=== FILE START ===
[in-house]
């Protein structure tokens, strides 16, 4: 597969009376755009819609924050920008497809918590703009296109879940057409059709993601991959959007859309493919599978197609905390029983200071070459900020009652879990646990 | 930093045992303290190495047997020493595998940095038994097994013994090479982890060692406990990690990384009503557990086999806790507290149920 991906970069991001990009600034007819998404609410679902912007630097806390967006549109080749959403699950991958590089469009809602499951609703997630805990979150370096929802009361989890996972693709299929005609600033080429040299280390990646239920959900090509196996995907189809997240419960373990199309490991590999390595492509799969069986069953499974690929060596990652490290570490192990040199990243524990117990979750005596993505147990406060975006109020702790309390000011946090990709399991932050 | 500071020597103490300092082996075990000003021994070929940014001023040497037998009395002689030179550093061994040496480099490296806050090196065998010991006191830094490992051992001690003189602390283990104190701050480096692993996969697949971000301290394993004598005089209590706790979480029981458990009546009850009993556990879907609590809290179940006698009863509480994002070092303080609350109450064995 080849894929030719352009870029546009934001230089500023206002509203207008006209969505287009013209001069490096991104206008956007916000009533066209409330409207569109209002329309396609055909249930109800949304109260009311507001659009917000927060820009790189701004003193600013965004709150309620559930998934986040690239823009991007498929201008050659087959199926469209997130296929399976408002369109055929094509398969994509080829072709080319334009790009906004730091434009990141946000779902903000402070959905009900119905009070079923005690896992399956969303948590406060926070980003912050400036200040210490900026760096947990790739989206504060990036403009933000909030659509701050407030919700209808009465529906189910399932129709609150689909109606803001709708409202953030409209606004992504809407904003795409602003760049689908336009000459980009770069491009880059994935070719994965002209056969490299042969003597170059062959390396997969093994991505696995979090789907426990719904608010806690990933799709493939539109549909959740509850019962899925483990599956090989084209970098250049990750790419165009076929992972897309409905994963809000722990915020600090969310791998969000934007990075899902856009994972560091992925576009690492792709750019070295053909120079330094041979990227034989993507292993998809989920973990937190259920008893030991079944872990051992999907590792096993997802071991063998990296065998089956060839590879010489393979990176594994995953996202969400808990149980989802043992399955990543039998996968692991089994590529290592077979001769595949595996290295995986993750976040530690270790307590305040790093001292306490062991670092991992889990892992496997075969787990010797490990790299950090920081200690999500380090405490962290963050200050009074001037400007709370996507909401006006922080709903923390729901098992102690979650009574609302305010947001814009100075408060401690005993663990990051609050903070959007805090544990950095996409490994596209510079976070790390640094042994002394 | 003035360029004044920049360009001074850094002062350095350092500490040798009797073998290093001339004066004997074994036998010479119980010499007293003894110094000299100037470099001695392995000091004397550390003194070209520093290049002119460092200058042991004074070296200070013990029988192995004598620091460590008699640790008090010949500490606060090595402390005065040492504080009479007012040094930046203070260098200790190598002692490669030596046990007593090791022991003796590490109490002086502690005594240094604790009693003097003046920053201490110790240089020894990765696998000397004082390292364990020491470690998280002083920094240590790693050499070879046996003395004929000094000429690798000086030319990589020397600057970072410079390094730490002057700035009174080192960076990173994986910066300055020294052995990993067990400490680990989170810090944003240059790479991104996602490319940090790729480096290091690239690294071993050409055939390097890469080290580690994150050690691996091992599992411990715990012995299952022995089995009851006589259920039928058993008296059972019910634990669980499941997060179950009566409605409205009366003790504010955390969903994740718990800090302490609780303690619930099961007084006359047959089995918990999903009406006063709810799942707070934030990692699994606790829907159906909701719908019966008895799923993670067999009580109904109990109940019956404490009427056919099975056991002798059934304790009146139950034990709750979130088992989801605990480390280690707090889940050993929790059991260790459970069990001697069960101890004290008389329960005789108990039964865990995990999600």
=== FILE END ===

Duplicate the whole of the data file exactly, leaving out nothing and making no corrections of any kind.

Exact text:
[in-house]
């Protein structure tokens, strides 16, 4: 597969009376755009819609924050920008497809918590703009296109879940057409059709993601991959959007859309493919599978197609905390029983200071070459900020009652879990646990 | 930093045992303290190495047997020493595998940095038994097994013994090479982890060692406990990690990384009503557990086999806790507290149920 991906970069991001990009600034007819998404609410679902912007630097806390967006549109080749959403699950991958590089469009809602499951609703997630805990979150370096929802009361989890996972693709299929005609600033080429040299280390990646239920959900090509196996995907189809997240419960373990199309490991590999390595492509799969069986069953499974690929060596990652490290570490192990040199990243524990117990979750005596993505147990406060975006109020702790309390000011946090990709399991932050 | 500071020597103490300092082996075990000003021994070929940014001023040497037998009395002689030179550093061994040496480099490296806050090196065998010991006191830094490992051992001690003189602390283990104190701050480096692993996969697949971000301290394993004598005089209590706790979480029981458990009546009850009993556990879907609590809290179940006698009863509480994002070092303080609350109450064995 080849894929030719352009870029546009934001230089500023206002509203207008006209969505287009013209001069490096991104206008956007916000009533066209409330409207569109209002329309396609055909249930109800949304109260009311507001659009917000927060820009790189701004003193600013965004709150309620559930998934986040690239823009991007498929201008050659087959199926469209997130296929399976408002369109055929094509398969994509080829072709080319334009790009906004730091434009990141946000779902903000402070959905009900119905009070079923005690896992399956969303948590406060926070980003912050400036200040210490900026760096947990790739989206504060990036403009933000909030659509701050407030919700209808009465529906189910399932129709609150689909109606803001709708409202953030409209606004992504809407904003795409602003760049689908336009000459980009770069491009880059994935070719994965002209056969490299042969003597170059062959390396997969093994991505696995979090789907426990719904608010806690990933799709493939539109549909959740509850019962899925483990599956090989084209970098250049990750790419165009076929992972897309409905994963809000722990915020600090969310791998969000934007990075899902856009994972560091992925576009690492792709750019070295053909120079330094041979990227034989993507292993998809989920973990937190259920008893030991079944872990051992999907590792096993997802071991063998990296065998089956060839590879010489393979990176594994995953996202969400808990149980989802043992399955990543039998996968692991089994590529290592077979001769595949595996290295995986993750976040530690270790307590305040790093001292306490062991670092991992889990892992496997075969787990010797490990790299950090920081200690999500380090405490962290963050200050009074001037400007709370996507909401006006922080709903923390729901098992102690979650009574609302305010947001814009100075408060401690005993663990990051609050903070959007805090544990950095996409490994596209510079976070790390640094042994002394 | 003035360029004044920049360009001074850094002062350095350092500490040798009797073998290093001339004066004997074994036998010479119980010499007293003894110094000299100037470099001695392995000091004397550390003194070209520093290049002119460092200058042991004074070296200070013990029988192995004598620091460590008699640790008090010949500490606060090595402390005065040492504080009479007012040094930046203070260098200790190598002692490669030596046990007593090791022991003796590490109490002086502690005594240094604790009693003097003046920053201490110790240089020894990765696998000397004082390292364990020491470690998280002083920094240590790693050499070879046996003395004929000094000429690798000086030319990589020397600057970072410079390094730490002057700035009174080192960076990173994986910066300055020294052995990993067990400490680990989170810090944003240059790479991104996602490319940090790729480096290091690239690294071993050409055939390097890469080290580690994150050690691996091992599992411990715990012995299952022995089995009851006589259920039928058993008296059972019910634990669980499941997060179950009566409605409205009366003790504010955390969903994740718990800090302490609780303690619930099961007084006359047959089995918990999903009406006063709810799942707070934030990692699994606790829907159906909701719908019966008895799923993670067999009580109904109990109940019956404490009427056919099975056991002798059934304790009146139950034990709750979130088992989801605990480390280690707090889940050993929790059991260790459970069990001697069960101890004290008389329960005789108990039964865990995990999600």